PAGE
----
Category: poetry

What Coaxes: Protests and Poetry

The poet Muriel Rukeyser once wrote:

 I will protest all my life . . . but I’m a person who makes … and I have decided that whenever I protest . . . I will make something — I will make poems, plant, feed children, build, but not ever protest without making something.”

Muriel Rukeyser’s words really resonate with me these days. The urge to protest racism, bigotry and hatred feels so urgent to me. And yet, my artist self doesn’t want to be left out. I figure it’s time to make something: a peach crisp that we take to a potluck. A remounting of Tennessee Williams’ masterpiece, The Glass Menagerie, at Richmond Civic Theatre with a lovely group of people. (More about that later). A handful of words that tell a story.

There’s tension, of course, between grappling with life-and-death problems and creating something tender and beautiful. It can be hard to justify making art when people’s basic needs aren’t being met. But I think protest and poetry alike can be about making space for compassion and humility, calling people out–and calling people in.

Both require moxie to believe in the possibility of hope.

Now, sometimes the art is clumsy and fails to connect to its audience. Sometimes it has a life-span of a mayfly. But it’s through the act of creating that we can imagine a different, better world. One that we occasionally can even dream into reality.

Here is a new poem I’ve been working on this summer. It’s my own way of grappling with what can coax us to open up to ideas or people or places that challenge us. I’d like to share it with you.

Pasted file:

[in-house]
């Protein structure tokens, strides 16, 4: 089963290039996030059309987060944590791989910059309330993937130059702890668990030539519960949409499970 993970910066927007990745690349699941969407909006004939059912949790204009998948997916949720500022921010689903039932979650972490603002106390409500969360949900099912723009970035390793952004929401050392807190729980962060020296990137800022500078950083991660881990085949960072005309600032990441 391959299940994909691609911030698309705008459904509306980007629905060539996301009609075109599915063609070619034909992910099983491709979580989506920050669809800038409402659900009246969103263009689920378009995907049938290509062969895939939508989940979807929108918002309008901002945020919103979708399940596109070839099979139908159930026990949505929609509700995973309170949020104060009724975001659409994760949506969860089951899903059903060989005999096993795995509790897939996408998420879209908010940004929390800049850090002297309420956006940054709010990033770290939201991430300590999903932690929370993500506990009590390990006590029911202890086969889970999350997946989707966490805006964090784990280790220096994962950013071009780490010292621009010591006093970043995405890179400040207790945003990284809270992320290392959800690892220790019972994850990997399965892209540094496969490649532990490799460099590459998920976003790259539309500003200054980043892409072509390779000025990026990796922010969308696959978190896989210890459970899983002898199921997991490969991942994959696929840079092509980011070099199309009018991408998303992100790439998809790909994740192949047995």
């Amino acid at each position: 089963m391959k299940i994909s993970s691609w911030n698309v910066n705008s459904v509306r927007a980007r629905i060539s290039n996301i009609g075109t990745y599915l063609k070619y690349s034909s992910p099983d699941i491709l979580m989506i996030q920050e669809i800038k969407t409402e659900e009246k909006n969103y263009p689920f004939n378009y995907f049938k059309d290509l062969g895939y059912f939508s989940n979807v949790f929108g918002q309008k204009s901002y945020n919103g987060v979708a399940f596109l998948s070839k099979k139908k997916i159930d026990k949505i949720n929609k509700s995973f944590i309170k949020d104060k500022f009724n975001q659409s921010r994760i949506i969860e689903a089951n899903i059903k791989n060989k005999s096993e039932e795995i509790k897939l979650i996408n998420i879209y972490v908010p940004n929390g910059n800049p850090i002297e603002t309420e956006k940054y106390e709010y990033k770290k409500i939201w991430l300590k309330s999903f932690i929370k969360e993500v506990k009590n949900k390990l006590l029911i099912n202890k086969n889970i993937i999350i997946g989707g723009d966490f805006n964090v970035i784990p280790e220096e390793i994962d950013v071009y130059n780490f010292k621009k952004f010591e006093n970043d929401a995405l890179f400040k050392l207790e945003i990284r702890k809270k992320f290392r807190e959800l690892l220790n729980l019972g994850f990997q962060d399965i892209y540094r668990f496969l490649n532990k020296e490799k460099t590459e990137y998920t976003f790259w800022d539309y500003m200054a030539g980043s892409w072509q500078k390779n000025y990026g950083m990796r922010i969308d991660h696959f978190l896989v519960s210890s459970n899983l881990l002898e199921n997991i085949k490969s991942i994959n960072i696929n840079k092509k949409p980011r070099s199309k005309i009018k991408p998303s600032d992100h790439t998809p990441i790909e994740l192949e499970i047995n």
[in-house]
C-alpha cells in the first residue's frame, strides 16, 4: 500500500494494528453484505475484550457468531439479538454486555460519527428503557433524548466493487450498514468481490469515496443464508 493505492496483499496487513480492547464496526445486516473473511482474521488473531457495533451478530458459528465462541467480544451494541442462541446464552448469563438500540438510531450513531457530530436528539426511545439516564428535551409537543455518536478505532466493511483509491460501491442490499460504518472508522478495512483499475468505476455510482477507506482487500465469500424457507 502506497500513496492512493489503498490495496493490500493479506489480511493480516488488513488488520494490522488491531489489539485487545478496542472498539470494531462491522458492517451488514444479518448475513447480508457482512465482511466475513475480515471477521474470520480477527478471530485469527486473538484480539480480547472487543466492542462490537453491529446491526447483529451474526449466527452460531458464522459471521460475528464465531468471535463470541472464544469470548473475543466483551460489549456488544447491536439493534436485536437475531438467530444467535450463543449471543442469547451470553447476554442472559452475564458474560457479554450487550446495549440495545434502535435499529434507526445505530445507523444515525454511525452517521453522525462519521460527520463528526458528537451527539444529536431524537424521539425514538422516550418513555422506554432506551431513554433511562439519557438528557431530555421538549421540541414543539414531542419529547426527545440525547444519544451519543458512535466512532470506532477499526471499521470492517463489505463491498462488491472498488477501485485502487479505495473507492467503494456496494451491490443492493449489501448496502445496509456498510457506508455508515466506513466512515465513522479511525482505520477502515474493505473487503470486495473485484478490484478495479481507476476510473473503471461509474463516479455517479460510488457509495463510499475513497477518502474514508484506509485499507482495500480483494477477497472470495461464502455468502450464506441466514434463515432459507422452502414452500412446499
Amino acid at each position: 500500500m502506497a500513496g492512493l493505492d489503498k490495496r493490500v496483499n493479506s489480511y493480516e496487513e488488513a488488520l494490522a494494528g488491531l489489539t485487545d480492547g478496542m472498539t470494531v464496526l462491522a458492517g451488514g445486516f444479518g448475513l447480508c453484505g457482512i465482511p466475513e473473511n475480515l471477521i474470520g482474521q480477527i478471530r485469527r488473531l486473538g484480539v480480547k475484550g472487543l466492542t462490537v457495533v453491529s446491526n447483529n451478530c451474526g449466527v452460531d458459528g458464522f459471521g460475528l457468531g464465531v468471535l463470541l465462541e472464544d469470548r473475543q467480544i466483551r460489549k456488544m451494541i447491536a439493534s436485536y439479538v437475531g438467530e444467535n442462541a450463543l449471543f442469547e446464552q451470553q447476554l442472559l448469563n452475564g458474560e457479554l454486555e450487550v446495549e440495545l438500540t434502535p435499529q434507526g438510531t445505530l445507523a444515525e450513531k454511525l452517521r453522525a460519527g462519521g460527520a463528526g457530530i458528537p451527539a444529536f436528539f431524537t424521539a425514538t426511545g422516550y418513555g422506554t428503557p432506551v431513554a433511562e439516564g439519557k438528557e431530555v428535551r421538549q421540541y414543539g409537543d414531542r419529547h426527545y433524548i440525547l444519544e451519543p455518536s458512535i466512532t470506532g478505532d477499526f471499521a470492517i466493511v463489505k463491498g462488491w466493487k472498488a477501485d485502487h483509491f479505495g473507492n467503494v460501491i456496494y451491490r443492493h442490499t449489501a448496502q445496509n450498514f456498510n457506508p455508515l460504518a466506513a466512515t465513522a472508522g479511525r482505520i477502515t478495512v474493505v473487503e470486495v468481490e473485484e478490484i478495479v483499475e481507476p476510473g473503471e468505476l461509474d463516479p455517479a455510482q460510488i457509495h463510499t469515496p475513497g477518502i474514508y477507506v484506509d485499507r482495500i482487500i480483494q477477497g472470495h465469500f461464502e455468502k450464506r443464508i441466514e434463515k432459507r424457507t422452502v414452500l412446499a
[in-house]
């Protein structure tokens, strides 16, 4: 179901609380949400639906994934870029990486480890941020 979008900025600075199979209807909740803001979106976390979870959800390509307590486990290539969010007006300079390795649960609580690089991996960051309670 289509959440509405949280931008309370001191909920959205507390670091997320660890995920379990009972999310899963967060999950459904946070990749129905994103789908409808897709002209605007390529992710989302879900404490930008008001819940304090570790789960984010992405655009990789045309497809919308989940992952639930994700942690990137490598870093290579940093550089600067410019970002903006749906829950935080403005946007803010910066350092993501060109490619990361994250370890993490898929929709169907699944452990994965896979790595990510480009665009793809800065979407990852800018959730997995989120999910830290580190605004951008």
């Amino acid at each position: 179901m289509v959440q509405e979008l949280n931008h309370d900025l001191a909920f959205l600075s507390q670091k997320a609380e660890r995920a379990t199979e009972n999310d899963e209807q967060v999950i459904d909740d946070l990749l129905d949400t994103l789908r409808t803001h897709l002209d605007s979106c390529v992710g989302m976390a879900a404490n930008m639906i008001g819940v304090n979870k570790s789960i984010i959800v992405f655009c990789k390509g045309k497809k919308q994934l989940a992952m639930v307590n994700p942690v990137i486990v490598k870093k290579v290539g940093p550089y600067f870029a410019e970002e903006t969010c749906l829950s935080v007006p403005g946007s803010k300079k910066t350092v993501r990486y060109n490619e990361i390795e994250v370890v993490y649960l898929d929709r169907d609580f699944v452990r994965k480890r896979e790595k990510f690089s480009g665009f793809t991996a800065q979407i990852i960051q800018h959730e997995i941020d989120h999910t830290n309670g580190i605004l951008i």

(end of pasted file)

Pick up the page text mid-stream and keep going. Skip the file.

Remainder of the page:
What Coaxes

A closed fist can neither
give or accept the gift. Can’t

clasp another hand
to hoist the body out of

its history. Won’t find the way
to a mother’s arm at midnight

as her son bleeds out for want
of holding. Or wave as

my car passes your truck.
And certainly not stroke

the smooth head of a yellow dog
who searches out violets after rain.

This is what Agnes told me
before describing her work with

prisoners in St. Louis
performing Shakespeare.

What entices small petals to
open April mornings or swing

the car door ajar to receive
passengers? This remains a mystery

to the mother who opens
her eyes without seeing,

words in blank verse neatly tied
into two hard knots that lay

in the lap. Fists the same size
as our beating iambic hearts.

What coaxes empty hands
petal by petal, tears and doors?

What act of surprising ourselves with hope
will finally hold?

                                               —Jennie Kiffmeyer